NEW YORK — Cato Corp. is breaking out of its Southern small-town roots.

This story first appeared in the June 14, 2002 issue of WWD. Subscribe Today.

Emerging in the past year as one of the country’s fastest growing specialty chains, yet still virtually unknown outside the South and lower Midwest, Cato closed at $25, down 47 cents, or 1.9 percent, in its first day of trading on the New York Stock Exchange Thursday. The Charlotte, N.C.-based retailer, previously listed on Nasdaq, is out to raise its profile — and its coffers — and increase its coverage by security analysts, in a bid to become a national retail force in 2005.

Executives hope to open 80 to 120 stores annually for the next few years, including 90 this year. Currently, there are about 950 stores, including about 800 called Cato. Aside from operating the core Cato division, which sells private label goods, the company operates It’s Fashion, with 3,000-to-4,000-square-foot stores selling off-price merchandise.

The company posted $705.7 million in revenues and just over $43 million in net income for 2001, after poor results in the late Nineties. Considered undervalued and a sleeper in the fashion industry, Cato has improved garment quality and remodeled stores, after a decade of lost focus and poor performance.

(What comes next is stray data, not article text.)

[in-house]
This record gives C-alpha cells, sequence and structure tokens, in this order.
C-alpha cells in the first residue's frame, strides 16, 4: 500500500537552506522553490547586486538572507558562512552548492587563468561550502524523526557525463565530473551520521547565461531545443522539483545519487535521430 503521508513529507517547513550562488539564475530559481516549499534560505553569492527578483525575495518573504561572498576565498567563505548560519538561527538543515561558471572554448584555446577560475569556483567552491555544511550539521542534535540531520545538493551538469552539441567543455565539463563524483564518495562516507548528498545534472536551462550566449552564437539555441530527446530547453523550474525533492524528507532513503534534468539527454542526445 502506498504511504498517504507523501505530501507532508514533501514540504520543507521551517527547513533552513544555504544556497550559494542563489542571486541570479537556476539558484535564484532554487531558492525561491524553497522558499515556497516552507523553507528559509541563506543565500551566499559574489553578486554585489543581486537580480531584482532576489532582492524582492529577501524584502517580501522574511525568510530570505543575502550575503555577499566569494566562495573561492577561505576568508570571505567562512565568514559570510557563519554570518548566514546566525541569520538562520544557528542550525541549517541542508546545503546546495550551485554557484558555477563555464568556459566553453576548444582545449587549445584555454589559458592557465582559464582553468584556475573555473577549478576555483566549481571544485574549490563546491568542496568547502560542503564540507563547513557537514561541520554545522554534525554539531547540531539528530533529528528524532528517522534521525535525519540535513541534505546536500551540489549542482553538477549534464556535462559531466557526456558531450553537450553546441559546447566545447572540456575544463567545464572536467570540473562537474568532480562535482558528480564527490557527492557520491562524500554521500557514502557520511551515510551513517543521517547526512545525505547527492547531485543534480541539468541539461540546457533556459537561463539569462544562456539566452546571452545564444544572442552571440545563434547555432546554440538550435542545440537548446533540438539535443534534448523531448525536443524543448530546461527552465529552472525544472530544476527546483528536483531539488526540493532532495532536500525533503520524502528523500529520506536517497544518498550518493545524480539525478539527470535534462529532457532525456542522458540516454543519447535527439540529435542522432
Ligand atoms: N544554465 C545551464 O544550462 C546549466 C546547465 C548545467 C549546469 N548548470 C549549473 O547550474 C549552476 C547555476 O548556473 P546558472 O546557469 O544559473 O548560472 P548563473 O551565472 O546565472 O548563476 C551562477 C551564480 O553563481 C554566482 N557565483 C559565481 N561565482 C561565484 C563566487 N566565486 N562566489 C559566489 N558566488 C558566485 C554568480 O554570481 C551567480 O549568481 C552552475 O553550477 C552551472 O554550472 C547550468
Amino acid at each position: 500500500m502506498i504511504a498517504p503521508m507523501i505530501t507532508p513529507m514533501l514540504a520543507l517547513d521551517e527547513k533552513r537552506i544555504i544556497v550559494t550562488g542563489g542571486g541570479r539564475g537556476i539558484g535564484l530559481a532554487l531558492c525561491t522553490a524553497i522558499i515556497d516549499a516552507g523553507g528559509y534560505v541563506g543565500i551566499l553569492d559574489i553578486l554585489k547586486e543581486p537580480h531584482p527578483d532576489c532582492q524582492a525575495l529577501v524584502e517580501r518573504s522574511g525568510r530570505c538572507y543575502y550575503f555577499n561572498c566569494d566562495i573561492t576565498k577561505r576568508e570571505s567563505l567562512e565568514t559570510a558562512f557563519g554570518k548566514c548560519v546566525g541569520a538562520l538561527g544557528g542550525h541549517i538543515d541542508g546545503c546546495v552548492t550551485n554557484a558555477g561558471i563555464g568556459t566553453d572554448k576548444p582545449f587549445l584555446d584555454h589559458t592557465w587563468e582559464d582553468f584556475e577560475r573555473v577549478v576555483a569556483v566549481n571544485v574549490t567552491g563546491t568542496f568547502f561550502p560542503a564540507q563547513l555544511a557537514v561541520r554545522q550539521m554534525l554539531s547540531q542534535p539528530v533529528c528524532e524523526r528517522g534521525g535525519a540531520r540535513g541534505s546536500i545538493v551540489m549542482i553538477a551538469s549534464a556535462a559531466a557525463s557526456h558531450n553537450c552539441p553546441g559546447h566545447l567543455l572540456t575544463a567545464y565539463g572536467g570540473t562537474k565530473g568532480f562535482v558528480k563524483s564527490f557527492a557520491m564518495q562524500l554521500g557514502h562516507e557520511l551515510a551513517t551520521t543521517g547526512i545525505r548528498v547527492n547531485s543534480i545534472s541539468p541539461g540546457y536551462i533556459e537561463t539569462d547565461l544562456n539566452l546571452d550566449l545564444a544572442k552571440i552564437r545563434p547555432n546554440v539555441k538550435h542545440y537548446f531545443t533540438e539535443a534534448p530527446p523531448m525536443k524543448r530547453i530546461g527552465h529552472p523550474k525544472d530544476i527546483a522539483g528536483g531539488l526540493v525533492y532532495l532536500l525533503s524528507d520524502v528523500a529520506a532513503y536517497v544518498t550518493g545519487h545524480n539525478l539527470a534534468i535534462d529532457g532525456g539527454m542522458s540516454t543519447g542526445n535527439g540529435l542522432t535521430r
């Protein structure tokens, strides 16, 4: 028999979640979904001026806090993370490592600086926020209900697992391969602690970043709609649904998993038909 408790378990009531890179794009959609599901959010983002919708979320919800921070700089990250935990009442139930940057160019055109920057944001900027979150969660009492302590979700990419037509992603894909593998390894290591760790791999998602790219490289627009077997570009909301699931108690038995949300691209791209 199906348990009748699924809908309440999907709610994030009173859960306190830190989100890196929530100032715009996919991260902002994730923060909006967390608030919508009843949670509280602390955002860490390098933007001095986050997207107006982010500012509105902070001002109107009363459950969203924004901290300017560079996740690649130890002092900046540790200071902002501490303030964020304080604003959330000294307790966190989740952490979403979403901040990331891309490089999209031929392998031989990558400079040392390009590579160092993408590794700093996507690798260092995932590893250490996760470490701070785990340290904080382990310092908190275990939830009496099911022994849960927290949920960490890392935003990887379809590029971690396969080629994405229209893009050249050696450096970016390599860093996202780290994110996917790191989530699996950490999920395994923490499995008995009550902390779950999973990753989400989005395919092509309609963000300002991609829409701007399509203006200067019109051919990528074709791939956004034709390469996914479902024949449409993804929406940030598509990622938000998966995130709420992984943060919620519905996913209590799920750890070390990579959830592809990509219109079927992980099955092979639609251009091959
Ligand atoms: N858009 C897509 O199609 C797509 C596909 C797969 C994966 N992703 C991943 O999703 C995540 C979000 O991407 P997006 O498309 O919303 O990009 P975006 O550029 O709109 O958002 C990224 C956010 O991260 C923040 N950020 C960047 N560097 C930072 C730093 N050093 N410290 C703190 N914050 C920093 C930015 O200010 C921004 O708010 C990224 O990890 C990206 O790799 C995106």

While there is still a long way to go before qualifying as a national chain, executives contend that Cato has the kind of broad appeal, with its low prices and convenient footprint (most stores have 4,000 to 6,000 square feet) for rapid expansion. Cato’s annual report says the stores require trading areas with populations of only 20,000, enabling the chain to move into most communities.

Raising the profile will be crucial. “There are many parts of the country where people don’t know who we are yet,” John P. Derham Cato, president, vice chairman and chief executive, said at a breakfast at the New York Stock Exchange Thursday, prior to the opening bell. “Our stores do take longer to come on stream.”

Asked how Cato largely promotes new stores, he replied, “Word of mouth.” Advertising costs, as well as occupancy costs, are kept low.

Cato, founded in 1946, could be America’s answer to Hennes & Mauritz, which recently cooled its expansion in the U.S. Both chains sell private label clothing at low to moderate prices, much of it considered “throw-away” fashion. Cato said that rather than having a design team, the company utilizes “technicians” that work with the market to develop a broad assortment of private label goods. He said that approach was different from Limited Inc., which focuses on developing key items for a narrow and deep presentation. To minimize fashion risks, Cato flows in new goods weekly to its stores and aggressively marks down slow-movers. Comp-store gains have recently been in the high-single-digit zone.

While H&M, which started its penetration in the U.S. in 2000 , is in urban areas and malls, Cato stores are in strip centers and a few dozen “B” malls, competing against big discounters, as well as Charming Shoppes and Dress Barn.

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